Scrap Metal and Murder

May 6, 2013 by

Scrap Metal & Murder coverChief Sam Jenkins investigates theft of copper wire and pipe from local construction sites and makes a quick arrest.

Shortly after the thief is released on bail, Sam finds his complainant murdered and dropped into the basement of a home under construction.

The homicide investigation turns up more suspects than Jenkins ever wanted to meet. A rival builder under indictment, his beautiful wife, the victim’s wife and her lover, and the copper thief lead the parade.

In a Rex Stout/Nero Wolfe-style ending, Sam assembles the players and exposes the killer.

Available as an audio book compact disc from the publisher at

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Read An Excerpt

Ned’s Bucket O’ Blood. The name suggested a real class joint. The typical Southern road house, sat on a secondary highway, about fifty feet off the blacktop in a dog-eared neighborhood.

Large clumps of Dallis grass dotted the gravel parking lot, and a bumper crop of ragweed grew along the exterior walls of the bar.

A half dozen vehicles, four of them pickup trucks, were scattered around the lot in no particular order. I parked near the door and walked in.

The smell of stale beer and old cigarette smoke could have gagged a maggot.

The occupants of those six parked vehicles perched on stools and lounged at tables throughout the dingy gin mill.

A not quite pretty blond in a short black dress sang her rendition of It Takes Balls to be a Woman. Her guitarist wore a fancy two-tone cowboy shirt and looked vaguely like Stephen King, if Steve hadn’t washed his hair in a decade.

I took a stool at the close end of the bar.

“What’ll ya have?” the bartender asked as he dropped a stained coaster in front of me.

I placed him somewhere between forty and sixty, broad and short with a crew cut and a walrus mustache. From the twists of his nose, you could count the number of times it had been broken. His teeth were stained yellow as were two fingers of his right hand. He might have single-handedly accounted for the nicotine stink inside the Bucket O’ Blood.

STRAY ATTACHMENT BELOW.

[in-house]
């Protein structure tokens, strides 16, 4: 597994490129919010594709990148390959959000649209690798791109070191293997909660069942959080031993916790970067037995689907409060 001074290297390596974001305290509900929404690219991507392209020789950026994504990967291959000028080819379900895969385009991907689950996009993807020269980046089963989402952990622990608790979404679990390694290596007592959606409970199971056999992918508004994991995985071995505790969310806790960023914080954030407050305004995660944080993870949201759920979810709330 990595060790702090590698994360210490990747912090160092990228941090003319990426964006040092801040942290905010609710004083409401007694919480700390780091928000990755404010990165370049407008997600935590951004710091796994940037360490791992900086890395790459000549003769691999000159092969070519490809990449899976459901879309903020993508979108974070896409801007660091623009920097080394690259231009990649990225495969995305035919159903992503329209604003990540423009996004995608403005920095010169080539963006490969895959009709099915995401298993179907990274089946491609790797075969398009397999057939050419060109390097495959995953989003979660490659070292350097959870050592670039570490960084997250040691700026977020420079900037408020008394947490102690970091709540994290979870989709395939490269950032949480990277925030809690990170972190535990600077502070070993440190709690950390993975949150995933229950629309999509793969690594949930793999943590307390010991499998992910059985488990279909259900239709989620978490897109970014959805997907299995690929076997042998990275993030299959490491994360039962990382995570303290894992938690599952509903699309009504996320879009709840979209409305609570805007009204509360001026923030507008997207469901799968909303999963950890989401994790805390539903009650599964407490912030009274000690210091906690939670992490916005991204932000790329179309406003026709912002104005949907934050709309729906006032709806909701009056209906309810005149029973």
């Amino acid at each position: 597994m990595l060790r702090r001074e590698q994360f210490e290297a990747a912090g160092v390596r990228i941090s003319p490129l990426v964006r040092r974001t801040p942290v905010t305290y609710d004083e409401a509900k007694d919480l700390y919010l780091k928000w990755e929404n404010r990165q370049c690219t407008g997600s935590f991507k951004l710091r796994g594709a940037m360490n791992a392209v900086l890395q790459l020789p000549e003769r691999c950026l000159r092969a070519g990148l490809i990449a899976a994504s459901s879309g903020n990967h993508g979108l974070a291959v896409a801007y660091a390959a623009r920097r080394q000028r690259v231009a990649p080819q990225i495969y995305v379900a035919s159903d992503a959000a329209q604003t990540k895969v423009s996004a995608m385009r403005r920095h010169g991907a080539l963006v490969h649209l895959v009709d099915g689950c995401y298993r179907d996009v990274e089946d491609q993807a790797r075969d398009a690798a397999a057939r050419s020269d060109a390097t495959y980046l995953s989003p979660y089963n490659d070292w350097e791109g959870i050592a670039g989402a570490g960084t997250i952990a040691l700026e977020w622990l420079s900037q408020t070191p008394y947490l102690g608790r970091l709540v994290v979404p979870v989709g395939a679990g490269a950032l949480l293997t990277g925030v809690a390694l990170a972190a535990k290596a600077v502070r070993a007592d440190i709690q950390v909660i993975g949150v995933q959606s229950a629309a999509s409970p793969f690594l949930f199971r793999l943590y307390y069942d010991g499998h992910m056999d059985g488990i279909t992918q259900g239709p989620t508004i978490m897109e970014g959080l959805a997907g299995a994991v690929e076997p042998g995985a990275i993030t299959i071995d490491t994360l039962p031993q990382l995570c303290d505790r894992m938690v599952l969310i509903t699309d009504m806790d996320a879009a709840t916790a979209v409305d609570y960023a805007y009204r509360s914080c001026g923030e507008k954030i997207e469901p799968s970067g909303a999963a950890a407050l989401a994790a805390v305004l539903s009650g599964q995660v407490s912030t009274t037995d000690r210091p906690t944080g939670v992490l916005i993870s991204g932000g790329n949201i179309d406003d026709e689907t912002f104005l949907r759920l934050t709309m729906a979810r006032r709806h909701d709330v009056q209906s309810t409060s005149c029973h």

“What do you have on tap?” I asked.


“That’s it?” I gave him a friendly smile.

“Uh-huh.” He didn’t return the smile.

“How about in a bottle?”

“Bud Light . . . an’ more Bud.”

“A company man, huh?” I managed another smile.

“Do what?” Still the same blank expression from him.

So far a tip was out of the question.

“I’ll have a pint of Bud.”

“Don’t got no pints.”

“Okay, make it easy on yourself.” I grew tired of our erudite debate.

He took three steps to the tap handle and came back with a twelve ounce mug.

The beer was cold and fresh. The bartender went to check on his other customers and I looked over the room. It probably wasn’t the worst place I’d ever seen, but it made my bottom ten.

As the blond ended her song, the barman walked back toward me drying a glass.

“Are you Ned,” I asked.

“Nope, I’m Jake. Ned won’t be here till mebbe eight-thirty, nine o’clock.”

“Got a few minutes to talk?”

“Ain’t exactly got a crowd takin’ up my time,” he said.

“I need some information.”

My statement caused a wrinkle on his brow and a general look of distrust to alter his expression.

“You the po-leece or sumpthin’?”

“Or something,” I said, and showed him my badge. “You know a guy named Melvin Kite? I understand he comes here.”

“Melvin Kite? Hmm, not sure.”

Jake’s momma taught him how to play hard-to-get.

“How much was that beer?” I asked.


I took a twenty from the folded wad of cash in my pocket and placed it on the bar.

I grinned and said, “I guess you could keep the change . . . if you knew something about this Melvin Kite guy.”

Jake liked that idea; finally his turn to smile.

“Melvin Kite? Melvin Kite? he said. “Sounds familiar now. He a short, stocky guy with a scar on his chin?”

“Sounds like my man, but the picture of him I saw was almost five-years-old.”

“I know him,” Jake said. “What’s he done?”

“I’m not sure he’s done anything,” I lied. “Someone reported a hit-and-run and gave his plate number. I need to find him and straighten that business out.”

“Why don’t you go to his home?”